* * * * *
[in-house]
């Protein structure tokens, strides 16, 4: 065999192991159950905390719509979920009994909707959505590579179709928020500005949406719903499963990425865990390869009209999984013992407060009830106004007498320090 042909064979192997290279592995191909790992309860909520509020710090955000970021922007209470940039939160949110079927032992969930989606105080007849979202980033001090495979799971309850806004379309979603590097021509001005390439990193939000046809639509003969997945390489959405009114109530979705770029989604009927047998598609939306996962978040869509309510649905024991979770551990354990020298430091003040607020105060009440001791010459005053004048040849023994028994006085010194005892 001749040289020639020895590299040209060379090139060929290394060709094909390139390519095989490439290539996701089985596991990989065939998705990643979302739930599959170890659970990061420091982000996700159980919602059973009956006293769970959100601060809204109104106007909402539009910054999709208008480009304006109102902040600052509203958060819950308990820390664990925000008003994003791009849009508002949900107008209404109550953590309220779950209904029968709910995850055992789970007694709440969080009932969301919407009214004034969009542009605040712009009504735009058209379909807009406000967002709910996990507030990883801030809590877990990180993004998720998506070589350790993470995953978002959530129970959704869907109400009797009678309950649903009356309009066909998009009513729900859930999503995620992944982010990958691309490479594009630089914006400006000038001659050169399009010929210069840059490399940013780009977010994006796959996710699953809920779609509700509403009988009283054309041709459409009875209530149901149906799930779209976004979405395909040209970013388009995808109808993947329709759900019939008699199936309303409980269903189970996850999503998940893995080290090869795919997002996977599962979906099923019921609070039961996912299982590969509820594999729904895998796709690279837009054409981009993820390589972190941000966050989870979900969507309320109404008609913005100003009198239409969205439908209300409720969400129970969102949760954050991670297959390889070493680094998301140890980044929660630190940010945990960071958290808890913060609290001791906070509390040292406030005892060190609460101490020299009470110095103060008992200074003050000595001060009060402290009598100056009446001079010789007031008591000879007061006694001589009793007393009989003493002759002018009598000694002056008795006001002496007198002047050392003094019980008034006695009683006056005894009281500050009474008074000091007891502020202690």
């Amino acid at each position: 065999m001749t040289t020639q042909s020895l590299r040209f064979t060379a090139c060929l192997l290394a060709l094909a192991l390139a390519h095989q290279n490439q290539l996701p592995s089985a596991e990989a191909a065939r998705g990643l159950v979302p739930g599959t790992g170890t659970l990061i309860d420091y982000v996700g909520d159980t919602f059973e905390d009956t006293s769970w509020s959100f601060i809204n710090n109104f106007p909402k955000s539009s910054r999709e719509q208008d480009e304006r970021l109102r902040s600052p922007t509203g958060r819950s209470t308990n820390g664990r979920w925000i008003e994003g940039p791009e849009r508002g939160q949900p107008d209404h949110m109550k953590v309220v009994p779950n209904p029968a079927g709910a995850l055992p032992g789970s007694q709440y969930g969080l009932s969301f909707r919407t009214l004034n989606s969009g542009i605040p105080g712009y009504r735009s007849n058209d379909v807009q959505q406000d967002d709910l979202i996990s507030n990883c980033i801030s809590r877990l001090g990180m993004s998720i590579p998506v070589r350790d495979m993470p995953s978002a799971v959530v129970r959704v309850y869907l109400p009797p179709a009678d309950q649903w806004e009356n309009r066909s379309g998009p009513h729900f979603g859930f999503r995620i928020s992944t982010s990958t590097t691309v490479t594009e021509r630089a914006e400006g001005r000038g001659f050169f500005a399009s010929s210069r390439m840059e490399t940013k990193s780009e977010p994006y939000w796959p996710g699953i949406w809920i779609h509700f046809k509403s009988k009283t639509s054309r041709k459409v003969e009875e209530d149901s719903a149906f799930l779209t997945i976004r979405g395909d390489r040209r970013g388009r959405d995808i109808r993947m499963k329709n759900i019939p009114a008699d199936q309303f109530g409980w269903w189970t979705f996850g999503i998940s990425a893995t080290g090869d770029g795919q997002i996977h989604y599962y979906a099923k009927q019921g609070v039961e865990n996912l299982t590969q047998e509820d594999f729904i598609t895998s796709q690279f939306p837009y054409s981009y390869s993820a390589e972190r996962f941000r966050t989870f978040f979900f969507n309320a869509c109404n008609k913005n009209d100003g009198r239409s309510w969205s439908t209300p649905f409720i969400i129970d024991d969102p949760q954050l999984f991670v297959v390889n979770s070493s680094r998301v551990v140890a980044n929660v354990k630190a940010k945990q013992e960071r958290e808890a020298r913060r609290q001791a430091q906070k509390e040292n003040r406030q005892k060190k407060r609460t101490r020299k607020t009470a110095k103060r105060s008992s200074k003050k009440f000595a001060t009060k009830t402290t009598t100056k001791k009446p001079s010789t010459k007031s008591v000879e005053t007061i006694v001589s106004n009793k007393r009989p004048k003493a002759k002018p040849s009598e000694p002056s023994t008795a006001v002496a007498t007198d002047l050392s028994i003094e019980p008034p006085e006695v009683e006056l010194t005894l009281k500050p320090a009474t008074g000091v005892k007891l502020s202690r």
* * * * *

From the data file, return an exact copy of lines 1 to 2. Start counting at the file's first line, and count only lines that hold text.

[in-house]
């Protein structure tokens, strides 16, 4: 065999192991159950905390719509979920009994909707959505590579179709928020500005949406719903499963990425865990390869009209999984013992407060009830106004007498320090 042909064979192997290279592995191909790992309860909520509020710090955000970021922007209470940039939160949110079927032992969930989606105080007849979202980033001090495979799971309850806004379309979603590097021509001005390439990193939000046809639509003969997945390489959405009114109530979705770029989604009927047998598609939306996962978040869509309510649905024991979770551990354990020298430091003040607020105060009440001791010459005053004048040849023994028994006085010194005892 001749040289020639020895590299040209060379090139060929290394060709094909390139390519095989490439290539996701089985596991990989065939998705990643979302739930599959170890659970990061420091982000996700159980919602059973009956006293769970959100601060809204109104106007909402539009910054999709208008480009304006109102902040600052509203958060819950308990820390664990925000008003994003791009849009508002949900107008209404109550953590309220779950209904029968709910995850055992789970007694709440969080009932969301919407009214004034969009542009605040712009009504735009058209379909807009406000967002709910996990507030990883801030809590877990990180993004998720998506070589350790993470995953978002959530129970959704869907109400009797009678309950649903009356309009066909998009009513729900859930999503995620992944982010990958691309490479594009630089914006400006000038001659050169399009010929210069840059490399940013780009977010994006796959996710699953809920779609509700509403009988009283054309041709459409009875209530149901149906799930779209976004979405395909040209970013388009995808109808993947329709759900019939008699199936309303409980269903189970996850999503998940893995080290090869795919997002996977599962979906099923019921609070039961996912299982590969509820594999729904895998796709690279837009054409981009993820390589972190941000966050989870979900969507309320109404008609913005100003009198239409969205439908209300409720969400129970969102949760954050991670297959390889070493680094998301140890980044929660630190940010945990960071958290808890913060609290001791906070509390040292406030005892060190609460101490020299009470110095103060008992200074003050000595001060009060402290009598100056009446001079010789007031008591000879007061006694001589009793007393009989003493002759002018009598000694002056008795006001002496007198002047050392003094019980008034006695009683006056005894009281500050009474008074000091007891502020202690």